What unifies the Christian worldview, by contrast, is not merely an idea, but the being and character of Almighty God. The Bible does not present God as the conclusion to some logical proof, or as a mystery beyond our comprehension, but treats his existence as the basic premise upon which everything else in the entire universe is built. God is always our ultimate frame of reference, the supreme reality at the center of all reality—the be-all and end-all of everything. Therefore, whatever else we include in our worldview will need to be understood with reference to God.
Christians believe that by denying the existence of God, atheism gets things wrong from the beginning. So does secular humanism, or any other worldview that puts the self at the center of the universe. We should not begin with ourselves at all, but with God, whose existence and nature are “the independent source and the transcendent standard for everything.” We start with God and work from there on up. Otherwise, the consequences are devastating, morally as well as intellectually. The Russian novelist Fyodor Dostoevsky was right when he said, “If God did not exist, everything would be permitted” —including many things that are evil or cruel.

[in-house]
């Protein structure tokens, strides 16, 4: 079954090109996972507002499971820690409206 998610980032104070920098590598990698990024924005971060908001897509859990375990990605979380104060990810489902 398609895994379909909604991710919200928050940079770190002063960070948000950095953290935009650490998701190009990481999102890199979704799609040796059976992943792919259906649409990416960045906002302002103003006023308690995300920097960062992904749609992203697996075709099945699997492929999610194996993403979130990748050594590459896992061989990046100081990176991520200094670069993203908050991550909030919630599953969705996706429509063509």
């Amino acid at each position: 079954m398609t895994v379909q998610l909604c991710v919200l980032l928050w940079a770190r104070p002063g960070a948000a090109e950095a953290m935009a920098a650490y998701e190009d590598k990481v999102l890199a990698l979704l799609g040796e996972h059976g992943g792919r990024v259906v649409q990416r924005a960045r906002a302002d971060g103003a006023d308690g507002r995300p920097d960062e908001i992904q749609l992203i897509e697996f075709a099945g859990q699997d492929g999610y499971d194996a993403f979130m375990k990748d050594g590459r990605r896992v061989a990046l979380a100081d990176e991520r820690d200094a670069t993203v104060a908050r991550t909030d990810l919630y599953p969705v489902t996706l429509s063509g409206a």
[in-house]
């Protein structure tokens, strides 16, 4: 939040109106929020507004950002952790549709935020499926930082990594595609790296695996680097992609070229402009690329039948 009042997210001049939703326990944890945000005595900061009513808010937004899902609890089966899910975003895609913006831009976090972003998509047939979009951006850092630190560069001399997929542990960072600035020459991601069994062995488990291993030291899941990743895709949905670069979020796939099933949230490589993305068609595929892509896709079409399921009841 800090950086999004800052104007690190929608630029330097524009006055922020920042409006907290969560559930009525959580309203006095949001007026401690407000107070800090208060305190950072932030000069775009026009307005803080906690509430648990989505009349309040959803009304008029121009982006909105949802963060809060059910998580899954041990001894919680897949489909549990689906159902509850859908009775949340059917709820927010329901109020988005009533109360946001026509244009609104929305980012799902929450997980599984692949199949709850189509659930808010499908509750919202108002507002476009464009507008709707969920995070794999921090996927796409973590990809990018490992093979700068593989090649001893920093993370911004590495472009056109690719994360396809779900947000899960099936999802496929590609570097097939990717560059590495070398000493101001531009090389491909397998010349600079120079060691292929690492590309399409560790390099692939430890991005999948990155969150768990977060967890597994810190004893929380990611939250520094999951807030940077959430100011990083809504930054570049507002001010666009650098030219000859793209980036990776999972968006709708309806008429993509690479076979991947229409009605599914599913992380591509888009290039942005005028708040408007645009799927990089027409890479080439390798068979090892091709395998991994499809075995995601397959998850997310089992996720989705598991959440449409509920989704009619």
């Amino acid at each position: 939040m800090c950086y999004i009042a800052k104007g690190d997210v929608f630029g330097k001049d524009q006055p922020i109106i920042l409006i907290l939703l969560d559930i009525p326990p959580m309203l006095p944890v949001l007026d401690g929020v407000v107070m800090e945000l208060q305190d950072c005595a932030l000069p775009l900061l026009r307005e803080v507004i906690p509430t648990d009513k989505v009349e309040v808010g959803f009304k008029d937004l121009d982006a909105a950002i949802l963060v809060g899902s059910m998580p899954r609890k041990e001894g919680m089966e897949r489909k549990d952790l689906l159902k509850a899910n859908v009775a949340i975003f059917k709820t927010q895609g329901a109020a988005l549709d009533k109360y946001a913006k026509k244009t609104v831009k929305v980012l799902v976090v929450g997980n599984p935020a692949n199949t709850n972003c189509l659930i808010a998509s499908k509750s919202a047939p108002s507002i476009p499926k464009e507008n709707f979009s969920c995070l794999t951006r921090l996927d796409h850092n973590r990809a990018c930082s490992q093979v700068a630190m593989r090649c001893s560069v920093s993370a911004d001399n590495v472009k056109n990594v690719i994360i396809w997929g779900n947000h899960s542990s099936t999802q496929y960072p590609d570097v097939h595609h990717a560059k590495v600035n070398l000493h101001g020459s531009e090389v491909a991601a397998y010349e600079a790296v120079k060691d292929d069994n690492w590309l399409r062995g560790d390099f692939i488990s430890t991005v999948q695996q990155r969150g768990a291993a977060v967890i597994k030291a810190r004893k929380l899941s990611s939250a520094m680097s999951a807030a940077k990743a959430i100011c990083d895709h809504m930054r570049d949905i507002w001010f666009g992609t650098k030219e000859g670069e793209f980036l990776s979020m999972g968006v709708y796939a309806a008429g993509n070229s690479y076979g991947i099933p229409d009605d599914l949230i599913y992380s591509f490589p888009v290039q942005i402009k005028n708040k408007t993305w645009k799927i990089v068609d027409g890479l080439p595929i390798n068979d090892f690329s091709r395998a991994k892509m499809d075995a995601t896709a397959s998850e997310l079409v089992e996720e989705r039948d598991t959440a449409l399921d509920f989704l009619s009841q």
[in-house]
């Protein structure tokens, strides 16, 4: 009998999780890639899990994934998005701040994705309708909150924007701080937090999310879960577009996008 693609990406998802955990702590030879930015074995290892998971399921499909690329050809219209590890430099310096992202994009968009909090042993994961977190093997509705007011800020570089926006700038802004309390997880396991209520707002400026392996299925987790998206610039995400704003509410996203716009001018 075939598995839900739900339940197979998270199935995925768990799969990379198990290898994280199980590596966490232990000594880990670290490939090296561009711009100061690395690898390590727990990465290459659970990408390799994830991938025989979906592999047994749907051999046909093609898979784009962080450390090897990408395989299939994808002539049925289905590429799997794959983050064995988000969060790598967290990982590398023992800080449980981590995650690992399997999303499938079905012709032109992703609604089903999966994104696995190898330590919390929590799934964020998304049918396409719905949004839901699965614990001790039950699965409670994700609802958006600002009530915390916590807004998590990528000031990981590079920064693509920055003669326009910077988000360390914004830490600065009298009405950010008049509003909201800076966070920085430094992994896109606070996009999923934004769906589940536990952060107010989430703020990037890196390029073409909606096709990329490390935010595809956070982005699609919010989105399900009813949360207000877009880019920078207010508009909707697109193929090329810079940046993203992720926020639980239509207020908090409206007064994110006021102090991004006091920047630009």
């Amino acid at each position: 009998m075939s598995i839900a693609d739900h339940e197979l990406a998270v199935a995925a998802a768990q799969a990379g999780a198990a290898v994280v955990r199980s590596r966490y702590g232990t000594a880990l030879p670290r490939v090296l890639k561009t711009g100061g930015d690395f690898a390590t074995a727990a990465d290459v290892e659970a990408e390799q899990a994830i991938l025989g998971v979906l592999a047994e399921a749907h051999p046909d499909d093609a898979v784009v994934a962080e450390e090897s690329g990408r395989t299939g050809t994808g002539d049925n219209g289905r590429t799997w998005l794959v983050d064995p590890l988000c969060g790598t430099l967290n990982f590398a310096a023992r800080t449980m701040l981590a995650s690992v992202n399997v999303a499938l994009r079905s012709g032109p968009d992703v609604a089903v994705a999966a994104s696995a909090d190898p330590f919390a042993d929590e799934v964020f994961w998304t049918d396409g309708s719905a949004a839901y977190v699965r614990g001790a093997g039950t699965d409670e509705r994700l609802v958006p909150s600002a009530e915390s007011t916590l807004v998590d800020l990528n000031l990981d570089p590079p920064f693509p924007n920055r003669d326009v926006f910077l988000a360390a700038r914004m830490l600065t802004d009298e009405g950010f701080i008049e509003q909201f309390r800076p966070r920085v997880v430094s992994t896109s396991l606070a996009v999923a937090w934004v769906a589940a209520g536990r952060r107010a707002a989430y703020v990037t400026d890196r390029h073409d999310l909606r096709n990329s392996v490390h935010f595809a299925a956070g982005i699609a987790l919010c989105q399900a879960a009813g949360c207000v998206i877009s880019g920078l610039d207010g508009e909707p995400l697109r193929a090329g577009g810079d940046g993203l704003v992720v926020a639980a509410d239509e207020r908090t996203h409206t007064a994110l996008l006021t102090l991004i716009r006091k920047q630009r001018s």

So we begin with the existence of God. However, mere belief in God is not enough. If there is a God, then we must believe in the God who is really there and not in some other deity. Most world religions believe in God (or gods, as the case may be), but their definition of deity may or may not stand within biblical boundaries. Furthermore, many people who say they are religious do not have a coherent definition of God at all, and thus their lives are prone to superstition. Or if they do have a clear definition of God, it springs more from their own desires than from divine revelation.
According to the sociologist Christian Smith, today a majority of young Americans are adopting a “creed in which an undemanding God exists mostly to solve problems and make people feel good, a combination Divine Butler and Cosmic Therapist, on call as needed.” Such a god is always available to meet needs and satisfy desires but never presumes to make demands or require sacrifices.
A notable example of a self-made deity for post-Christian times comes from an interview with the actor Chad Allen, who described how his own view of God reinforced his personal lifestyle:
I judge all my actions by my relationship with god of my understanding. It’s very powerful, and it’s taken its own shape and form. And I am very much at peace in the knowledge that in my heart God created this beautiful expression of my love. . . . It is a deep-founded, faith-based belief in god based upon the work that I’ve done growing up as a Catholic boy and then reaching out to Buddhist philosophy, to Hindu philosophy, to Native American beliefs and finally as I got through my course with addiction and alcoholism and finding a higher power that worked for me.
By contrast, the Christian worldview does not begin with God as we would like him to be—the “god of my understanding.” Instead, Christianity begins with the God who is really there. It’s not about us; it’s about him.